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Old 06-17-2008, 12:26 PM   #31
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Originally Posted by U2isthebest View Post
Word. I'm a straight female, and that word offends me. Seriously, what year is this? 1948?

well ... there is a whole history behind it that i had explained to me in college, and in college it makes sense, but not so much in the real world.

here's what wikipedia says:

[q]In contemporary usage, some use queer as an inclusive, unifying sociopolitical umbrella term for people who are gay, lesbian, bisexual, transgendered, transsexual, intersexual, genderqueer, or of any other non-heterosexual sexuality, sexual anatomy, or gender identity. It can also include asexual and autosexual people, as well as gender normative heterosexuals whose sexual orientations or activities place them outside the heterosexual-defined mainstream (e.g. BDSM practitioners, or polyamorous persons). Queer in this sense (depending on how broadly it is defined) is commonly used as a synonym for such terms as LGBT.

Because of the context in which it was reclaimed, queer has sociopolitical connotations, and is often preferred by those who are activists, by those who strongly reject traditional gender identities, by those who reject distinct sexual identities such as gay, lesbian, bisexual and straight, and by those who see themselves as oppressed by the heteronormativity of the larger culture. In this usage it retains the historical connotation of "outside the bounds of normal society" and can be construed as "breaking the rules for sex and gender." It can be preferred because of its ambiguity, which allows "queer" identifying people to avoid the sometimes strict boundaries that surround other labels. In this context, "queer" is not a synonym for LGBT as it creates a space for "queer" heterosexuals as well as "non-queer" ("straight-acting") homosexuals.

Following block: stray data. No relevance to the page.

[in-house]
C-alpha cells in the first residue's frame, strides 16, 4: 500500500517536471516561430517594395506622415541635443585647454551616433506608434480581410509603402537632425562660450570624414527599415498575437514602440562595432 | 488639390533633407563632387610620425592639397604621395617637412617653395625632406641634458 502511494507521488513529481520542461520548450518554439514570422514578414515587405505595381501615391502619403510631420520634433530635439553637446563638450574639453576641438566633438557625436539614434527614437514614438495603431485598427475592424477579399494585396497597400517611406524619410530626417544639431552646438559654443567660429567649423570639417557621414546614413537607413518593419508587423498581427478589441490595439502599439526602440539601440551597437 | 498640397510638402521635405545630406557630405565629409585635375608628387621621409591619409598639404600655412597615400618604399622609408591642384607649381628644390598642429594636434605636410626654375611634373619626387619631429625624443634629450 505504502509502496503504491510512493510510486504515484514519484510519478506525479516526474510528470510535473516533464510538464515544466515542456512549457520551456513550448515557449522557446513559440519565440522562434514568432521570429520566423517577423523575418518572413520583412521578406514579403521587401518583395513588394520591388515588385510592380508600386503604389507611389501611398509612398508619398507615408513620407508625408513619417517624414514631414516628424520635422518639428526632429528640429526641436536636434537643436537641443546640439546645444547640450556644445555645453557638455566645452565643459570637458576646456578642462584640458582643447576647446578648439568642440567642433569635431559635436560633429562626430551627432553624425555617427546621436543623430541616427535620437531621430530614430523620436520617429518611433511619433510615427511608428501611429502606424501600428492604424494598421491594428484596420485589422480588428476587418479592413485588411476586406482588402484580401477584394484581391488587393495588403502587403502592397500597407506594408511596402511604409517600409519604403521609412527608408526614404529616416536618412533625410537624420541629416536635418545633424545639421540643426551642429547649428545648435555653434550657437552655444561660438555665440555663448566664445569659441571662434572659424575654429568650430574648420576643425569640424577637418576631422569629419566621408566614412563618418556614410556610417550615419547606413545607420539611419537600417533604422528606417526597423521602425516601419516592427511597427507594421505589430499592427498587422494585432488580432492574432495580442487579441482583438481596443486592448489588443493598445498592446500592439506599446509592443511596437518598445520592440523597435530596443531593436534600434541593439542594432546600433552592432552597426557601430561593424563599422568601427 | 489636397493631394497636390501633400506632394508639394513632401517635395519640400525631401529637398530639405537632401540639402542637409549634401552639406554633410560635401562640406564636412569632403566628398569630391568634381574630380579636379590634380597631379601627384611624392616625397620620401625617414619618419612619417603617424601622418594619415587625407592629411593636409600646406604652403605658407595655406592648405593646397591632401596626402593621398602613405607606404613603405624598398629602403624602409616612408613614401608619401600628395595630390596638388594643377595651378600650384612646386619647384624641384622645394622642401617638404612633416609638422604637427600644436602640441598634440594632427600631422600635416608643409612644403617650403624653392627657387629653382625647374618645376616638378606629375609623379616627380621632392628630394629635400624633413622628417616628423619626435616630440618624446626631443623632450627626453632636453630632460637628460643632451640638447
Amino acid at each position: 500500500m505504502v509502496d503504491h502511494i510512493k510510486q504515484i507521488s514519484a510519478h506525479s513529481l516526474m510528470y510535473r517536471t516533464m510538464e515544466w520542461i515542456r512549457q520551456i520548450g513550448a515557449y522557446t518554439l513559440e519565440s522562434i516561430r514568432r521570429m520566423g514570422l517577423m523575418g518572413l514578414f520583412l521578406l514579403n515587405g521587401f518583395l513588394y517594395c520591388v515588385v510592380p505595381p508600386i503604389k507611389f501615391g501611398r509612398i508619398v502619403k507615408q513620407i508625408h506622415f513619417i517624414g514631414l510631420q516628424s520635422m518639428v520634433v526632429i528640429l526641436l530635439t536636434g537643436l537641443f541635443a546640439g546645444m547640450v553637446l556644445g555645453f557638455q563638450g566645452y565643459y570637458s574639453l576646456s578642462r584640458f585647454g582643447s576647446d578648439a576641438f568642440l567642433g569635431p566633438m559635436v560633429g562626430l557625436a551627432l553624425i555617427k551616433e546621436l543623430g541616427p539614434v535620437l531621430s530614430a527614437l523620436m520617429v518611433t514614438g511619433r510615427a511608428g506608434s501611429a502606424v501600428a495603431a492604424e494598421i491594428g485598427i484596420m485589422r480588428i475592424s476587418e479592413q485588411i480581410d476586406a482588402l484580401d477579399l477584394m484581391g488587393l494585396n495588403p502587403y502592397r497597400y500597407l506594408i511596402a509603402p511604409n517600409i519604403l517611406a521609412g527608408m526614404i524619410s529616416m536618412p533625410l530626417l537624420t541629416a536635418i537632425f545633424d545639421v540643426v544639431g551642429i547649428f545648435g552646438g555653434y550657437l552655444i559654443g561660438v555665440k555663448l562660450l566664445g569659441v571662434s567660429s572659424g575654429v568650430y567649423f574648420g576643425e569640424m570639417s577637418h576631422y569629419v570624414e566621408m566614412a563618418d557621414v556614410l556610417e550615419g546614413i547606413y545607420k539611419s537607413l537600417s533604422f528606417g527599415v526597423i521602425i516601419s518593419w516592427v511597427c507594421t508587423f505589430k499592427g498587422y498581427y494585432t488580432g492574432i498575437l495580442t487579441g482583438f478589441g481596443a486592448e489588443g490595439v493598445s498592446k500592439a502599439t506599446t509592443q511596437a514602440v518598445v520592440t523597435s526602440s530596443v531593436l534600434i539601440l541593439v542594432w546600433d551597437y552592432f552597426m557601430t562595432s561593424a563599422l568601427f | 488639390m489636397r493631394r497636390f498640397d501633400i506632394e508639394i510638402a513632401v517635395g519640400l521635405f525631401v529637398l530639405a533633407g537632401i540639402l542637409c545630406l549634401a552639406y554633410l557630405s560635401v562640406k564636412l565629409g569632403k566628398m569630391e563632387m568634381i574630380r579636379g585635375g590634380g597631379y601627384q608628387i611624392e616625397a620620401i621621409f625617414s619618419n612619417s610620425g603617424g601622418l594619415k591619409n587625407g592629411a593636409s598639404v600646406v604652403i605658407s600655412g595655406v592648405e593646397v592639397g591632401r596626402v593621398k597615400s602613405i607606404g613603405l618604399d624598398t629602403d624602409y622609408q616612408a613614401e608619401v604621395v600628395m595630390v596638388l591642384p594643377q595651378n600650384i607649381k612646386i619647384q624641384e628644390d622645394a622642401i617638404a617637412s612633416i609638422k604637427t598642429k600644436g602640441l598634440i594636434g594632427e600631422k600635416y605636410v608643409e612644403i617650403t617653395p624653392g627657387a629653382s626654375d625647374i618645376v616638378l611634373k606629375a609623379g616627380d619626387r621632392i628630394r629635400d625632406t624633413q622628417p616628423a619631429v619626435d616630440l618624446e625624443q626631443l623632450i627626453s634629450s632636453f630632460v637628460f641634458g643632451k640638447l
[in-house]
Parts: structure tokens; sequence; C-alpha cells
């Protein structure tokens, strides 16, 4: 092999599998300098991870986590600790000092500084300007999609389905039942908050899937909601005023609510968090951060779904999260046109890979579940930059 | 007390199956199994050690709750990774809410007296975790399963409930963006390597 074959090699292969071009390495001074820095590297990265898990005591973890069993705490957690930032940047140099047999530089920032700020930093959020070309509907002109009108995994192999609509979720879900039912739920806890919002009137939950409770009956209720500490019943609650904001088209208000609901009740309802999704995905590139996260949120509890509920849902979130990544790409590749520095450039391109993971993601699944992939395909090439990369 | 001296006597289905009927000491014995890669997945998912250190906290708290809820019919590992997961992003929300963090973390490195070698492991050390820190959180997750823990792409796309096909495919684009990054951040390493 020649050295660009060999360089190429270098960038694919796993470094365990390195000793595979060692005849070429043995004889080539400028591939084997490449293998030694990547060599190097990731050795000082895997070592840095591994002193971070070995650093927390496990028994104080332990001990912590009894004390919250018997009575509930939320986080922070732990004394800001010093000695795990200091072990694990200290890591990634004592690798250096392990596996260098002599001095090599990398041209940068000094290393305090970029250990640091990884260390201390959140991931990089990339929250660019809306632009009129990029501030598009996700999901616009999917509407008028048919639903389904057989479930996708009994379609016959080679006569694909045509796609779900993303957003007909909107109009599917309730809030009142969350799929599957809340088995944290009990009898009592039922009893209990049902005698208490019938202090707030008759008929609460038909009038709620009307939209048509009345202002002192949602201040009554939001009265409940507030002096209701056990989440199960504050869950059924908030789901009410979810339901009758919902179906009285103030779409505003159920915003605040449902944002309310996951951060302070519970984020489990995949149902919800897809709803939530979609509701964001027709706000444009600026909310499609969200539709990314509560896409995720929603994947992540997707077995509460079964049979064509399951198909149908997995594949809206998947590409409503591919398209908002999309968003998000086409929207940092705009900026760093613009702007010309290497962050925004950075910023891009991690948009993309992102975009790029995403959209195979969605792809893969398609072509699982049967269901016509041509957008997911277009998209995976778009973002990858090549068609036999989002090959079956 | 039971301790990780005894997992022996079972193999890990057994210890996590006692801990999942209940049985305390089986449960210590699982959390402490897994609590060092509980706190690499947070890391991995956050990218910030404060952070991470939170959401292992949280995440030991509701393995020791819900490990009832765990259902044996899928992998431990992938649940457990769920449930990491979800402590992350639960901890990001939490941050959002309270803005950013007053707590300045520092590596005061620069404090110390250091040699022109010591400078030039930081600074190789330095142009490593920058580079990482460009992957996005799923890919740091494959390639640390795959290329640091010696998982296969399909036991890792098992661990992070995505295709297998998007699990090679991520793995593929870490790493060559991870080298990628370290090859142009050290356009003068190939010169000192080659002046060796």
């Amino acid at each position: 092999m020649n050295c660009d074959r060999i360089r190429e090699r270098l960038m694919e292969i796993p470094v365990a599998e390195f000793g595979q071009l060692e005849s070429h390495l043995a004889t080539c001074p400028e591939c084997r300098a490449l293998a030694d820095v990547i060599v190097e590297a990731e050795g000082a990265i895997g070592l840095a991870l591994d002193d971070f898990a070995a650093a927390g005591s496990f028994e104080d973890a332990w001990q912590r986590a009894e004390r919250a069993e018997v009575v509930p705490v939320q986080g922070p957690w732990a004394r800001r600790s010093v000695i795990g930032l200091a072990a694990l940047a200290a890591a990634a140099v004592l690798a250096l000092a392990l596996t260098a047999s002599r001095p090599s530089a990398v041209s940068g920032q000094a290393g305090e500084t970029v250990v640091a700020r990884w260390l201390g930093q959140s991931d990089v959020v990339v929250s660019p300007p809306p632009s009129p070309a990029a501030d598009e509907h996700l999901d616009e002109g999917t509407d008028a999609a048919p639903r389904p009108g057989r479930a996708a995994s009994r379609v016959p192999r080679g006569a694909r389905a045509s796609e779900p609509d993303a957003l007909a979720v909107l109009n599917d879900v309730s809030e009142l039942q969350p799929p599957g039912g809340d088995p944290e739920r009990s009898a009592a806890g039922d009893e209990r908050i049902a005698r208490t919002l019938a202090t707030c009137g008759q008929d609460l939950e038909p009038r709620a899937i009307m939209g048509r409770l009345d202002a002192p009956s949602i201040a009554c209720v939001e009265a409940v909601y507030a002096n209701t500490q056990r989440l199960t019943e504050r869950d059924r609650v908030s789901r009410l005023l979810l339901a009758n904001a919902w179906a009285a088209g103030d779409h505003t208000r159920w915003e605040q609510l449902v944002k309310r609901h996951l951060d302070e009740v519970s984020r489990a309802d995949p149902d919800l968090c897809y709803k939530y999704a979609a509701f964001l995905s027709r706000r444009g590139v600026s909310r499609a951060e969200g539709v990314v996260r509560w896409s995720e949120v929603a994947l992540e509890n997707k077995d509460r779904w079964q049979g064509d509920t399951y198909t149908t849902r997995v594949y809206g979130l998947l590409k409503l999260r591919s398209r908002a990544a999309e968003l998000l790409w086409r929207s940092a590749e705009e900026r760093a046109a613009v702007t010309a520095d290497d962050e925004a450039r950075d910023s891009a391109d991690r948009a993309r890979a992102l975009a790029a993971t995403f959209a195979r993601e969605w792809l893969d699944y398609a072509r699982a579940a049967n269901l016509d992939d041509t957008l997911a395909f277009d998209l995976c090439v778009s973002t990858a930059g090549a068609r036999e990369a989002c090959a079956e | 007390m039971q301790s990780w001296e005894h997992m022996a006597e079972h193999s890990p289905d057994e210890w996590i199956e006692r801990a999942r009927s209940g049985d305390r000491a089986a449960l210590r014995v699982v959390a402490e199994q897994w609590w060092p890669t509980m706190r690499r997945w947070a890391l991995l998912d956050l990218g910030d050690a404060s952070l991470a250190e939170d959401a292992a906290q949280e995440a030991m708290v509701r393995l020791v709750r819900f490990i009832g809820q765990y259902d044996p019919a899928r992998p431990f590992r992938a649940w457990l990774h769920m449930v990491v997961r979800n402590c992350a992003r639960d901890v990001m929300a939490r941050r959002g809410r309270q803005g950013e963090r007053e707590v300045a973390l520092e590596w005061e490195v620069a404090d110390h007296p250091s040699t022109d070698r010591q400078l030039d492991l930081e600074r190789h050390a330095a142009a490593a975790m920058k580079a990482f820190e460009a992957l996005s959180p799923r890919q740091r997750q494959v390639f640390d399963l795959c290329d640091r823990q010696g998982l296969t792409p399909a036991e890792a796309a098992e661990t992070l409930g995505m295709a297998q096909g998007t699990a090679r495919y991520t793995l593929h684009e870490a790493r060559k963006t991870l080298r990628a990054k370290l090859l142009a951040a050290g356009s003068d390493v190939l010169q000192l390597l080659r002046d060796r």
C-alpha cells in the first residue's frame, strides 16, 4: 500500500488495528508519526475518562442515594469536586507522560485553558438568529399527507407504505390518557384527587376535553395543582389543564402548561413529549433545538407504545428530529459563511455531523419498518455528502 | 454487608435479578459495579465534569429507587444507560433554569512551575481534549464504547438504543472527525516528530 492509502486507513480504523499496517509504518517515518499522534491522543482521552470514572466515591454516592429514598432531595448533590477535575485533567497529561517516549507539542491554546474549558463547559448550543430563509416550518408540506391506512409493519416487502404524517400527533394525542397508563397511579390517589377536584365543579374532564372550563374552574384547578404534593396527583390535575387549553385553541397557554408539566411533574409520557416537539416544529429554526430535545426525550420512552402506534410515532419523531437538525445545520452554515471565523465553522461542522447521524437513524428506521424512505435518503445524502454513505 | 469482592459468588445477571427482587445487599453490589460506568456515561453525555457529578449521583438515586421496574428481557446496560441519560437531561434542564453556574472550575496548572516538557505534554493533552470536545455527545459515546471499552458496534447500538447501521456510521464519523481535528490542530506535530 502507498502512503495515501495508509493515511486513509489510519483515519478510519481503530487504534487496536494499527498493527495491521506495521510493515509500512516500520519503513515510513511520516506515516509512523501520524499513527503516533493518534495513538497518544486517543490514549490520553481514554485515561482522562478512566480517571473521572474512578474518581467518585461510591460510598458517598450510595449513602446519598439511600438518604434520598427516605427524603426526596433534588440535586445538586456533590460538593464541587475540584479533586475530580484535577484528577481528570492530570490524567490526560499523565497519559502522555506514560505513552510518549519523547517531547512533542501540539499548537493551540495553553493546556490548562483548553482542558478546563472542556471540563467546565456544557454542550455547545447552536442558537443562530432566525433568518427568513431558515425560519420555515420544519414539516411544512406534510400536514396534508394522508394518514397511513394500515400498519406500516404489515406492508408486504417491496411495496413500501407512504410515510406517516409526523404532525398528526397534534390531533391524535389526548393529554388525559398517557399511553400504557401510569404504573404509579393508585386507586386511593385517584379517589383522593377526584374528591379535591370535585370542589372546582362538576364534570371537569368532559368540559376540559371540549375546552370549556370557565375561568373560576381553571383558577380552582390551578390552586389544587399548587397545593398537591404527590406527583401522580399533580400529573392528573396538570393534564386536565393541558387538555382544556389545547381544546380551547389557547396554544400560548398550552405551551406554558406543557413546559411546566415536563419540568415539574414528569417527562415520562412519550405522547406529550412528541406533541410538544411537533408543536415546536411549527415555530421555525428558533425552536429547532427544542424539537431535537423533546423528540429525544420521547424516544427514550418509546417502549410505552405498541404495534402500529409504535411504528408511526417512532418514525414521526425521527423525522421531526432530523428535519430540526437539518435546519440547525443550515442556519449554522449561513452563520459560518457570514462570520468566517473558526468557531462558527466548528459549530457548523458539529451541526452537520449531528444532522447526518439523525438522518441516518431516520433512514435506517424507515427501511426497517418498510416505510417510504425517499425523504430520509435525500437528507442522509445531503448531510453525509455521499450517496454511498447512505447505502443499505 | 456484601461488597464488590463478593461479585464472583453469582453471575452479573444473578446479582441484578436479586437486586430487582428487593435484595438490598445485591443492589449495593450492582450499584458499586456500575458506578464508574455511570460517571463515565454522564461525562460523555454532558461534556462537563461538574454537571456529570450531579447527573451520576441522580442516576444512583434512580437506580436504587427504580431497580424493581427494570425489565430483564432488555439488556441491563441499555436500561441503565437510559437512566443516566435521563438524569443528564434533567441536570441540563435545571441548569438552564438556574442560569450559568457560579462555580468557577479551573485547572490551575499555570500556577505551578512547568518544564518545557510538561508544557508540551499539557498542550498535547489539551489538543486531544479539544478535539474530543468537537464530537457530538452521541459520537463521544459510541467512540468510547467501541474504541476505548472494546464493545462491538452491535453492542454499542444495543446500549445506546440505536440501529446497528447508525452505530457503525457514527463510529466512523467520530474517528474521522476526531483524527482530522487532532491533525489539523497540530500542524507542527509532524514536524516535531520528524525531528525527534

For some queer-identified people, part of the point of the term 'queer' is that it simultaneously builds up and tears down boundaries of identity. For instance, among genderqueer people, who do not solidly identify with one particular gender, once solid gender roles have been torn down, it becomes difficult to situate sexual identity. For some people, the non-specificity of the term is liberating. Queerness becomes a way to simultaneously make a political move against heteronormativity while simultaneously refusing to engage in traditional essentialist identity politics.[/q]

so, like i said earlier, i understand it's usage, but it does feel to me like another offshoot of feminism as opposed to specifically speaking to the lives of most homosexual people. i might also argue that the urge to adopt a "queer" identity is, yes, all about resisting the dominant paradigm and refusing to wear the labels that society gives you, and that's fine, but since college, i've simply become less interested in fighting ideological battles like this one. do i not get to be gay because i've had sex with a woman? yes, i'm physically capable of having heterosexual sex, so does that mean i should reject a gay identity? or can i just say that i'm gay, and really be done with it? all sorts of straight people have gay experiences, and all sorts of straight people could, in theory, be capable of performing homosexual sex, but does that make them not straight? no, it just means that while there is variation in human sexuality based upon context, it doesn't mean, so much, that on one day i feel like a 3 and on another day i feel like a 5. it's that kind of thinking that, to my mind, does more damage to the overall quest for acceptance and advancement and respect.